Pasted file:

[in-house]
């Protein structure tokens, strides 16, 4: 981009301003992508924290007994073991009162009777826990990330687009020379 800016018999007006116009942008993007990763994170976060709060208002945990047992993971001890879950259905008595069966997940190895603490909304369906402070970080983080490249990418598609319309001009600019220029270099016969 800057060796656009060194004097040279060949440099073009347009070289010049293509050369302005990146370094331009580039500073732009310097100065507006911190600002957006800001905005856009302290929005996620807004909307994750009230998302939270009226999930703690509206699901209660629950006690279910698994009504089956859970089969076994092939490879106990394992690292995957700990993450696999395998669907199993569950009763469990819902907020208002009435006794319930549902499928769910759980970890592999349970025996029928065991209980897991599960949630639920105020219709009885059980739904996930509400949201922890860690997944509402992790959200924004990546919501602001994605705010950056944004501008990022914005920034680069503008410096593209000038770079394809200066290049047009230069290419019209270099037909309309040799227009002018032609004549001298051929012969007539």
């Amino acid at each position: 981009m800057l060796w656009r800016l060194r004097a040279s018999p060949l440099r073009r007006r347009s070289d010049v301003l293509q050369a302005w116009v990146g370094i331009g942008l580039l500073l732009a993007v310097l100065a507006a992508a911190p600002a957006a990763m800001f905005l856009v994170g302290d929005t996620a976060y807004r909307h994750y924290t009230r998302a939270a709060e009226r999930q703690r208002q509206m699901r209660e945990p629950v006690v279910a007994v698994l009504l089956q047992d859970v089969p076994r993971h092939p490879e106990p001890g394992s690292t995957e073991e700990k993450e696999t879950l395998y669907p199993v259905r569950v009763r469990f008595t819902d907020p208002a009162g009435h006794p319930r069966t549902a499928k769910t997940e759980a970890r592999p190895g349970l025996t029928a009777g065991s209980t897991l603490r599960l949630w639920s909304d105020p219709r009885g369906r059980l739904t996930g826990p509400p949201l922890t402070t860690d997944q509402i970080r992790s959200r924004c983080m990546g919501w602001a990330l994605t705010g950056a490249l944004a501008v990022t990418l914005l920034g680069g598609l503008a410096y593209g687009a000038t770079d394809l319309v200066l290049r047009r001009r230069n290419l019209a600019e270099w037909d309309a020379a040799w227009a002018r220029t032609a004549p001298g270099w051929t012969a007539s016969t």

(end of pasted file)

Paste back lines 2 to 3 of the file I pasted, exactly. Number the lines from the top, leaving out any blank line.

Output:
């Protein structure tokens, strides 16, 4: 981009301003992508924290007994073991009162009777826990990330687009020379 800016018999007006116009942008993007990763994170976060709060208002945990047992993971001890879950259905008595069966997940190895603490909304369906402070970080983080490249990418598609319309001009600019220029270099016969 800057060796656009060194004097040279060949440099073009347009070289010049293509050369302005990146370094331009580039500073732009310097100065507006911190600002957006800001905005856009302290929005996620807004909307994750009230998302939270009226999930703690509206699901209660629950006690279910698994009504089956859970089969076994092939490879106990394992690292995957700990993450696999395998669907199993569950009763469990819902907020208002009435006794319930549902499928769910759980970890592999349970025996029928065991209980897991599960949630639920105020219709009885059980739904996930509400949201922890860690997944509402992790959200924004990546919501602001994605705010950056944004501008990022914005920034680069503008410096593209000038770079394809200066290049047009230069290419019209270099037909309309040799227009002018032609004549001298051929012969007539």
């Amino acid at each position: 981009m800057l060796w656009r800016l060194r004097a040279s018999p060949l440099r073009r007006r347009s070289d010049v301003l293509q050369a302005w116009v990146g370094i331009g942008l580039l500073l732009a993007v310097l100065a507006a992508a911190p600002a957006a990763m800001f905005l856009v994170g302290d929005t996620a976060y807004r909307h994750y924290t009230r998302a939270a709060e009226r999930q703690r208002q509206m699901r209660e945990p629950v006690v279910a007994v698994l009504l089956q047992d859970v089969p076994r993971h092939p490879e106990p001890g394992s690292t995957e073991e700990k993450e696999t879950l395998y669907p199993v259905r569950v009763r469990f008595t819902d907020p208002a009162g009435h006794p319930r069966t549902a499928k769910t997940e759980a970890r592999p190895g349970l025996t029928a009777g065991s209980t897991l603490r599960l949630w639920s909304d105020p219709r009885g369906r059980l739904t996930g826990p509400p949201l922890t402070t860690d997944q509402i970080r992790s959200r924004c983080m990546g919501w602001a990330l994605t705010g950056a490249l944004a501008v990022t990418l914005l920034g680069g598609l503008a410096y593209g687009a000038t770079d394809l319309v200066l290049r047009r001009r230069n290419l019209a600019e270099w037909d309309a020379a040799w227009a002018r220029t032609a004549p001298g270099w051929t012969a007539s016969t």